Britain keeps lid on Baltic dump site of Nazis' deadly weapons

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The Independent Online

Thousands of tons of chemical weapons dating back to the Second World War have been rusting away at the bottom of the Baltic Sea and are beginning to leak, scientists and environmentalists have warned.

Thousands of tons of chemical weapons dating back to the Second World War have been rusting away at the bottom of the Baltic Sea and are beginning to leak, scientists and environmentalists have warned.

A poisonous legacy of Nazi Germany, more than 300,000 tons of weapons confiscated by the Allies were dumped between 1945 and 1947. The toxic stockpile includes nearly 65,000 tons of mustard gas, nerve agent sarin and the notorious death camp gas, Zyklon B.

Under the terms of a pact drawn up in 1945 between Britain, America, France and Russia, the allies agreed that the weapons would be disposed of at sea. According to Russian officials, Britain and the US had planned to offload their lethal cargo 4,000m down in the depths of the North Atlantic but were forced to scuttle their flotilla in the shallower Baltic after hitting bad weather. The Russians dumped their share of the German weapons even closer to coastal waters at a depth of only 130m in some instances.

More recent research has revealed four known dump sites: Gotland Deep, near Latvia and Lithuania; Bornholm Deep near Denmark, Skaggerak near Sweden and Norway; and Little Belt close to Denmark and Germany. Russia is the only Baltic country relatively distant from those ecological hotspots but it has led efforts to raise awareness of the problem.

Regional governments have downplayed risks but a scientific mission based in the Russian enclave of Kaliningrad has joined Green groups in warning that the impact of a simultaneous release into the ecosystem could be devastating.

Professor Vadim Paka of the Shirshov Institute of Oceanology - which earned worldwide renown working on the deep water filming in James Cameron's blockbuster Titanic - has been monitoring suspected dump sites since 1997.

His research team has taken samples from a number of sites and was alarmed to find increasing instances of mustard gas in the Baltic Sea.

"Some shells will take 50 years, some 100 years but large numbers of these weapons could corrode at the same time," the professor warned.

Environmentalists agree and warn that a widespread leakage could spell the end of the region's fisheries and tourism sector. "It would unquestionably be a catastrophe with very, very strong effect on the whole ecosystem," Dimitri Litvinov, spokesperson for Greenpeace Sweden said.

Greenpeace have been assessing the results of an independent study and are concerned the extent of any environmental damage would be exacerbated by the geography of the Baltic Sea, a body of water almost entirely enclosed by land.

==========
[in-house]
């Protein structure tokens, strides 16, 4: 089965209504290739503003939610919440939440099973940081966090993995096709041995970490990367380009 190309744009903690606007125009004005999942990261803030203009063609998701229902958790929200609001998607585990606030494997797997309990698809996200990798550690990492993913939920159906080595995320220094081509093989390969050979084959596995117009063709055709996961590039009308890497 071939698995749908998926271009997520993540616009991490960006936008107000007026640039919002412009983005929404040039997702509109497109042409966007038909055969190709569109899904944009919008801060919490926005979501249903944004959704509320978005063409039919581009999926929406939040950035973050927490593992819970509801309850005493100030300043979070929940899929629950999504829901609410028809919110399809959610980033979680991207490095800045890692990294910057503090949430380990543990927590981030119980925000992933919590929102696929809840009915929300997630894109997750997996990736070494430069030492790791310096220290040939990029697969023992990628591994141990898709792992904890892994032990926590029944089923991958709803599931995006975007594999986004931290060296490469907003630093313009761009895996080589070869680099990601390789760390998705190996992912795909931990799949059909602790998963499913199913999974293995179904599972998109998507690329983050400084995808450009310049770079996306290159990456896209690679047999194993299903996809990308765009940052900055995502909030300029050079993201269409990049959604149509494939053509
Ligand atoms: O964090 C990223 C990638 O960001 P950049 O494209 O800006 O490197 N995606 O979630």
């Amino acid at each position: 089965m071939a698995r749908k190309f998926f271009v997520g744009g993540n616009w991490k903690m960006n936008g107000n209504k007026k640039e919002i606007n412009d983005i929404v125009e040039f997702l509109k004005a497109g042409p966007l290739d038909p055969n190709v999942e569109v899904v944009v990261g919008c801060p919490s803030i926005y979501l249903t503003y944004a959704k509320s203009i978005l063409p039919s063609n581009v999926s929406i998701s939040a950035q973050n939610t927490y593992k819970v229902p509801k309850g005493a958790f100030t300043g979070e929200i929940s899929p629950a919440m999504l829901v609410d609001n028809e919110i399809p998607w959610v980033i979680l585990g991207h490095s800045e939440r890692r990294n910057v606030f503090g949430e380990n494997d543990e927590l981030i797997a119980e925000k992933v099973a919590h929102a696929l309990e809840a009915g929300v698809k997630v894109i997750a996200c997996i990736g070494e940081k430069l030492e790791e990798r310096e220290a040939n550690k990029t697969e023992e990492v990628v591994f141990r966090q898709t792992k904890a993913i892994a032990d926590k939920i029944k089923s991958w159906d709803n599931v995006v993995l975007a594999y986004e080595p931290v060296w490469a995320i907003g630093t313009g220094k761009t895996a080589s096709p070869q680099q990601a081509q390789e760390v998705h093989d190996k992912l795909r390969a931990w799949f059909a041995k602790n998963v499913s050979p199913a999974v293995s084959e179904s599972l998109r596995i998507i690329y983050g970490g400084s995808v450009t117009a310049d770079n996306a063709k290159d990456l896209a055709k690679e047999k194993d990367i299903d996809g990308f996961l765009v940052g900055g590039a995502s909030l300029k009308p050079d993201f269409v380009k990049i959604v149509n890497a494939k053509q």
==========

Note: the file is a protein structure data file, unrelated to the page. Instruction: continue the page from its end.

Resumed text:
It could be Britain, which preferred to scuttle entire ships rather than the Russia's approach of tossing shells overboard that has left the deadlier problem. Although their ships were sunk with the intention of sealing off the cargo at the deeper dump of Skaggerak, the rusting containers are more likely to burst simultaneously in the kind of leak Mr Litvinov is warning of. Scientists have accused Britain of failing to cooperate by classifying vital documents on dump site locations. Neither the Foreign Office or the Ministry of Defence could confirm or deny these allegations when contacted.

A 1996 study commissioned by the Finnish-based Helsinki Commission (Helcom) concluded there was no immediate cause for concern and any attempts to salvage the materiel would be more dangerous than leaving it on the seabed.

Their scientists argued chemical agents would dissolve harmlessly upon contact with water. But Professor Paka believes their studies have ignored one chillingly unique feature of the sunken arsenal. Nazi scientists commissioned a special new formula of mustard gas for the first winter of their troubled Russian campaign amid concerns it would not withstand the freezing temperature. The "winter mustard" they delivered contained 37 per cent arsenic, creating a viscous substance that Professor Paka maintains is insoluble. Officials estimate 20 per cent of Germany's entire poisonous gas production is down there, including almost all the winter gas.

Russian scientists have voiced concerns that Helcom's conclusions are now out of date and governments are afraid to act for fear of sparking a public panic and a long-term recession for fisheries and tourism. A large number of accidents involving fisherman trawling vintage shells off the seabed led Helcom to release detailed guidelines on treating victims of exposure to chemical weapons. Officials reported 36 instances of munitions being dredged up by nets. Even the slightest contact with mustard gas can lead to burns and permanent blindness, the guidelines warn, and heavy waterproofs provide no protection against these antique killers.

A consensus is emerging on a solution that would involve coating the munitions in a special concrete but the cost could be as high as $3bn (£1.8bn).